The Quaker Oats company this week added more products to a recall that began last month due to possible salmonella contamination, bringing the total number of products to more than 60.

Quaker Oats, which is owned by PepsiCo, initially recalled 43 products, including granola bars, cereals and various snacks. On Thursday, the company added 24 products to the list.

Newly recalled items include Quaker Chewy Granola Bars, Gatorade Protein Bars, Cap’n Crunch Bars, Quaker Simply Granola Cereal, Gamesa Marias Cereal and other cereals.

“To date, Quaker has not received any confirmed reports of illness related to products covered by this recall,” the U.S. Food and Drug Administration said in December. It is unclear whether any illnesses have been reported since.

It was not immediately clear how the potential contamination occurred or how or when it was first brought to the attention of federal regulators or the company. Quaker Oats did not immediately respond to a request for comment Saturday.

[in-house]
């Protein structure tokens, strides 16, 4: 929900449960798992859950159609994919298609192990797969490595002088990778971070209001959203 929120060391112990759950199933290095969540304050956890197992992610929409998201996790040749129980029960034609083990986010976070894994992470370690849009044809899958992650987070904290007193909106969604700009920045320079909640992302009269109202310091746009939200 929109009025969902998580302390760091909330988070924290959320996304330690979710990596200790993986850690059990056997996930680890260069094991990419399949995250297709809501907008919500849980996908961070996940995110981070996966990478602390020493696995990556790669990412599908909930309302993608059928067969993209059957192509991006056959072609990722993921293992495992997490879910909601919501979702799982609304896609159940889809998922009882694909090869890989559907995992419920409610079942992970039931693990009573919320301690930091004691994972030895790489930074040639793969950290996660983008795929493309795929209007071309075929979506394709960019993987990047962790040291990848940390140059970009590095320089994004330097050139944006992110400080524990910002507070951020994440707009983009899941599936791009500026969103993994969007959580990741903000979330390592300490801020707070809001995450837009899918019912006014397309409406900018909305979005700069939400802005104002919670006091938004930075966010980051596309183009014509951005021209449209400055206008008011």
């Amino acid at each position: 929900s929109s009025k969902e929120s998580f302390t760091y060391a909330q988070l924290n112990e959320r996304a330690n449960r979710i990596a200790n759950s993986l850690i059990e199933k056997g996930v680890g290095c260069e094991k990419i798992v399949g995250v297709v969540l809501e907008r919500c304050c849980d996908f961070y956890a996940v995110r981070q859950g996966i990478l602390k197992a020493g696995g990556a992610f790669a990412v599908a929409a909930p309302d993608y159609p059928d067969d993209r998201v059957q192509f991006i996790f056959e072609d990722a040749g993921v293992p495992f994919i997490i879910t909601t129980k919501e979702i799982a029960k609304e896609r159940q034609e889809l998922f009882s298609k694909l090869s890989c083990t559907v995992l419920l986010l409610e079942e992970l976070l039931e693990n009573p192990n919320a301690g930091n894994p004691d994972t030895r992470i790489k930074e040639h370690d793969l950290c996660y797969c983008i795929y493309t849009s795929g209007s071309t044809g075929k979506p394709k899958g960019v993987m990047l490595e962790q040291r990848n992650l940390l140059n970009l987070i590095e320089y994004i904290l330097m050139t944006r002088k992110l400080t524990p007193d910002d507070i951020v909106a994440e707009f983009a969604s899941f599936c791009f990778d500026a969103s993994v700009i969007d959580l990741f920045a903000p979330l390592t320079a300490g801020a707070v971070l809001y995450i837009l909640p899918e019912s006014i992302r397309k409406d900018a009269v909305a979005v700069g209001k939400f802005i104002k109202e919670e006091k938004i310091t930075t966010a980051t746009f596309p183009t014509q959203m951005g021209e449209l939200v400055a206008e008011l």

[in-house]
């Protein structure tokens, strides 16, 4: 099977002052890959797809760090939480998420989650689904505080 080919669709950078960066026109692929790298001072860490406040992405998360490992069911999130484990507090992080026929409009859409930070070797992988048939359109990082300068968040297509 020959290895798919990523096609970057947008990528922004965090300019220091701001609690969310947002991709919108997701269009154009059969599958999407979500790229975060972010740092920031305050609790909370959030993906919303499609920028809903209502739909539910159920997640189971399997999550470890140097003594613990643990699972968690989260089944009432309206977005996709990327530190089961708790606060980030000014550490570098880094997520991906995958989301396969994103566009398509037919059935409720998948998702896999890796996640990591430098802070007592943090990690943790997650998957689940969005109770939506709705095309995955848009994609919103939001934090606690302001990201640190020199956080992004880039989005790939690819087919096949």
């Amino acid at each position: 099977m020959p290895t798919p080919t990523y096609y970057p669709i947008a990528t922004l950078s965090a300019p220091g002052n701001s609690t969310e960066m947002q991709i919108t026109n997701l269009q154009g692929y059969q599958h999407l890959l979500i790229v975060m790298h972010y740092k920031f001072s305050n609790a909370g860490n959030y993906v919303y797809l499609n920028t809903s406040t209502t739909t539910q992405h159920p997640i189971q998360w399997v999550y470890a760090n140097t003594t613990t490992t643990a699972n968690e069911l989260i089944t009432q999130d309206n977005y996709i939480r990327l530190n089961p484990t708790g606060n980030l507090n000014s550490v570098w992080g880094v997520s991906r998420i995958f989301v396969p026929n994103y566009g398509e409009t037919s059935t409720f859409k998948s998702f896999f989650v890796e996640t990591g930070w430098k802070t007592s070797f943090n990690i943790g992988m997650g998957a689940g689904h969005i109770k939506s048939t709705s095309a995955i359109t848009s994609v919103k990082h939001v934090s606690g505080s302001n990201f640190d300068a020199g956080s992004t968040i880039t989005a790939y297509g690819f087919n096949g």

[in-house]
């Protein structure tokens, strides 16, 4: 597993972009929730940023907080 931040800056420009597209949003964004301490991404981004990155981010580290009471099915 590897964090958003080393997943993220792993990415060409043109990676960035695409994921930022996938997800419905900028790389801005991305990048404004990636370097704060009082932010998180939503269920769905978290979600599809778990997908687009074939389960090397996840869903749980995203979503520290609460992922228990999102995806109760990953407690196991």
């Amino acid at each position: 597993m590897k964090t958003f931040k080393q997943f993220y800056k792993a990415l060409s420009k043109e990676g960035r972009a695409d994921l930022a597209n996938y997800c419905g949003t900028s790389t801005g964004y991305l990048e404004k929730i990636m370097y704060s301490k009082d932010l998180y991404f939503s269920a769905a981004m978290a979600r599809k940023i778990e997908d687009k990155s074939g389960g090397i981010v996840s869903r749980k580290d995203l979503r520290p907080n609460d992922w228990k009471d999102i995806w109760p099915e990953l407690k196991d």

On his websitethe company listed the recalled products and offered the option to request a refund.

Customers should check their pantries for all products and dispose of them, the FDA said.

Salmonella is an organism that can cause serious and even fatal infections in young children, frail or elderly adults, and people with weakened immune systems.

Common symptoms of salmonella include fever, nausea, vomiting, abdominal pain, and diarrhea, which may be bloody. In rare cases, salmonella can enter the bloodstream and lead to more serious illnesses, such as infected arteries, according to the FDA.

Exposed people usually start feeling sick six hours to six days later. Most infections are mild and last between four and seven days.

Other recent salmonella-related recalls have been linked to a variety of foods, such as vegetables, fruits and meats. At least two people have died in a salmonella outbreak linked to cantaloupe announced by the Centers for Disease Control and Prevention in November.

Salmonella bacteria causes an estimated 1.35 million infections, 26,500 hospitalizations and 420 deaths in the United States each year, according to the CDC

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